Remember practice makes perfect, so check out the video and start practicing!

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Roger Sachez – DJsounds Show 2011


Check out Roger Sanchez smashing it on the DJsounds Show. Sanchez plays off 4 CDJ 2000s making on the fly edits. Before the set starts Sanchez discusses how he sets up his tunes and how he crafts his sets for each gig. Using multiple folders with 10 tracks in each and looped samples of his favourite old tunes. Crafting them all together to create unique sets every time he plays out. Very creative and informative and a nice mix to listen to. Enjoy!

(We’re starting the video at 7mins in as this is when Sanchez discusses his tech/dj tips. The set starts at 10.55)

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How Do You Keep Your Loops Interesting? – Secrets To Holding A Listeners Attention

music production tips

A great article from music software training for music producers. The article discusses ways to solve the problem many producers have when creating a short loop. How do you keep the loop interesting and exciting over the full length of a track?

Read on and find out lots of ways to enhance your loop and keep your track sounding fresh.

Secrets to holding a listeners attention

I wanted to talk today about music that is based on repeating loops. The challenge many of us have when making songs based on either premade or self made loops of 1, 2, 4 or 8 bars is that it can be difficult to keeps things sounding interesting and exciting. I run into this scenario quite a bit and I’d like to share some tip sand ideas to help you improve the flow and interest of your tracks.


Filters and resonance is probably the most obvious way to keep interest in a part that loops. Closing a hi pass filter can can create a feeling of tension or repressed energy and opening the filter creates a nice release. Depending on the part, this can be very intentional and noticeable or subtle. Either way it can keep the listeners attention as the ears are impeccable at distinguishing minor changes and fluctuations. 2 or 3 builds in your song can go a long way to keep your track interesting.



An LFO (or Low frequency oscillator) is a fantastic way to create subtle movement in your loop or midi part. If you are working with a synth, adding an lfo to panning, filter or pitch is usually possible directly on your hardware or soft synth. It doesn’t take much give a sound more life. Sometimes you can’t really notice exactly what is happening with your sound but you instinctually just know that it sounds more interesting. If you are working with a sampled loop, you may need to add an effect that offers lfo movement. Ableton’s built in effects offer alot of options in this arena. Adding something as simple as a chorus or flanger at a low “wet” percentage can really help. For more randomness I wouldn’t sync the lfo to tempo. A slow lfo that repeats out of sync with the tempo will keep the lfo’s themselves from being too loopy.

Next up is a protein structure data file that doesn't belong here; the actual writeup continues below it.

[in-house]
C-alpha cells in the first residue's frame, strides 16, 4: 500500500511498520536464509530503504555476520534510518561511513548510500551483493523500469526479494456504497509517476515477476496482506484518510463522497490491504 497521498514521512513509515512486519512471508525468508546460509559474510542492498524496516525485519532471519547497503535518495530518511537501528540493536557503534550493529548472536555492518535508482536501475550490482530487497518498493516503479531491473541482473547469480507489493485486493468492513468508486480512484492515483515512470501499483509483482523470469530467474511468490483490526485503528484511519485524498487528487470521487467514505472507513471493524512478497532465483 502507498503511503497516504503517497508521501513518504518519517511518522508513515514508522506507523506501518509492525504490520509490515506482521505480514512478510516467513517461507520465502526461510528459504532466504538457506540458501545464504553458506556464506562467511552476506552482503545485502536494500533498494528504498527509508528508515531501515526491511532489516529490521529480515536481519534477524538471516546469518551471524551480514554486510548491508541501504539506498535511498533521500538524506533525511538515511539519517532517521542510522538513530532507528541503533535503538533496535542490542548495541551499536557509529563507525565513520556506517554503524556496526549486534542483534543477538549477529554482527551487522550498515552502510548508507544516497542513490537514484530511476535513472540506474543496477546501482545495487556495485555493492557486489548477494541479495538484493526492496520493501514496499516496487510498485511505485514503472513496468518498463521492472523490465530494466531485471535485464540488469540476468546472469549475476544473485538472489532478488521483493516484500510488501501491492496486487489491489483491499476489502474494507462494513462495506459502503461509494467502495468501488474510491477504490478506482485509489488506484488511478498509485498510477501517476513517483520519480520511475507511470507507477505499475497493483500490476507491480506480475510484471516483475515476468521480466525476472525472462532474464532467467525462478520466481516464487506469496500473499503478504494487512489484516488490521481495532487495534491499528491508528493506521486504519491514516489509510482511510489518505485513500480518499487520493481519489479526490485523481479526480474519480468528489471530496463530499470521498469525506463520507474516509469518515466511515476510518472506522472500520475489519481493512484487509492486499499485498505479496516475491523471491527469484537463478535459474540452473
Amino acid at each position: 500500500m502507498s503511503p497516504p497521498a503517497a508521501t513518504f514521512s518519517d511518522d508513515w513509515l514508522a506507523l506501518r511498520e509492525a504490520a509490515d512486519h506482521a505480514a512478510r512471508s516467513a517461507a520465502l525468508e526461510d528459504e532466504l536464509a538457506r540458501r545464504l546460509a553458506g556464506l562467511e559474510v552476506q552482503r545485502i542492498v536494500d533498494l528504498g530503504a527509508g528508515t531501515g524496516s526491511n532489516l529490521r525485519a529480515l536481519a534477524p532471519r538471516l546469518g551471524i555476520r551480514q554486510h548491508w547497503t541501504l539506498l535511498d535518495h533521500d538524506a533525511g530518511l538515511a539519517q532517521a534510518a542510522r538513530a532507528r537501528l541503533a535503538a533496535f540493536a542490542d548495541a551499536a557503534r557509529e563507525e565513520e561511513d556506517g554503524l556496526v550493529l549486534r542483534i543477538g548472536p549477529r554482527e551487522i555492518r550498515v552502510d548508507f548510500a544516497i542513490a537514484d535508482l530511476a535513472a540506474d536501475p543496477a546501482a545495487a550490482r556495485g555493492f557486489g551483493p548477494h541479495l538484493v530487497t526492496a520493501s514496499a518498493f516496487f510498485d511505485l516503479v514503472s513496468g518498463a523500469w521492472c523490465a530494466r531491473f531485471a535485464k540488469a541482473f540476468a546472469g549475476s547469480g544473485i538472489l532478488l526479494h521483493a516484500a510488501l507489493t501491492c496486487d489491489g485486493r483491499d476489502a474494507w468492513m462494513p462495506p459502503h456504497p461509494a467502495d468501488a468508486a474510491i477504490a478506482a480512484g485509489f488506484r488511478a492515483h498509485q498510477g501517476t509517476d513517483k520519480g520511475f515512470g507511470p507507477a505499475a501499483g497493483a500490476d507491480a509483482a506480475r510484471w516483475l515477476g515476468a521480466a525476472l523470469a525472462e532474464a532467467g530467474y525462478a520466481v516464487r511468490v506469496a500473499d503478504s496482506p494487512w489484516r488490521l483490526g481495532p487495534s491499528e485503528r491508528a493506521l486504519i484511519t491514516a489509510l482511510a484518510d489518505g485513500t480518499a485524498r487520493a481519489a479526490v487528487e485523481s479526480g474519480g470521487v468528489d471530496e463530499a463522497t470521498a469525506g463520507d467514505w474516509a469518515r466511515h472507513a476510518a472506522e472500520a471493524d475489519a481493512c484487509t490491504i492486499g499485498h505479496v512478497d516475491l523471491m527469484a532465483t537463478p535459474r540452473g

Duplicate and Layer

I use this technique alot. There are one of a few things I might do to keep things interesting. I will duplicate my loop and make the duplicate an octave higher or lower to introduce different frequency information. Often times I’ll go an octave higher and filter out most of the low frequency content so it doesn’t clash with the original part or other parts in the song. Then I’ll add some dirt with a type of distortion or saturator. Next I’ll automate the volume subtly so hints of it comes in and out of the mix. I may make it more noticeable during breakdowns and buildups. You can also add a layer that is a harmonic of the original. I like trying to repitch a dupicated layer 7 semitones above the original. See what works for you.

Also something to look into is duplicating your part and reversing it. Then find the parts that sound interesting and cut them up and strategically place them in interesting places. It will often assist and enhance the feel and movement of the loop if not overdone.


This can be similar to the last tip. You would simply create interesting fx chains on several return tracks. One might use bit reduction and erosion. Another might introduce an interesting delay or Reverb, while another has a chorus or phaser. Ableton has some really creative effects, so definitely mix and match. It’s best to put the wet/dry on 100% as you don’t want to send the original track back into itself in most cases. Once you have those chains, each of your tracks, including your loop track will have send knobs in your session view. Your track sends are just as automatable as volume or panning, so automate subtle hints of each effect in different points of your song. This is certain to keep things interesting. Just make sure not to get lost here. You were probably attracted to the original loop for a reason, so make sure you aren’t diluting what makes the part great.

Attack, decay, release times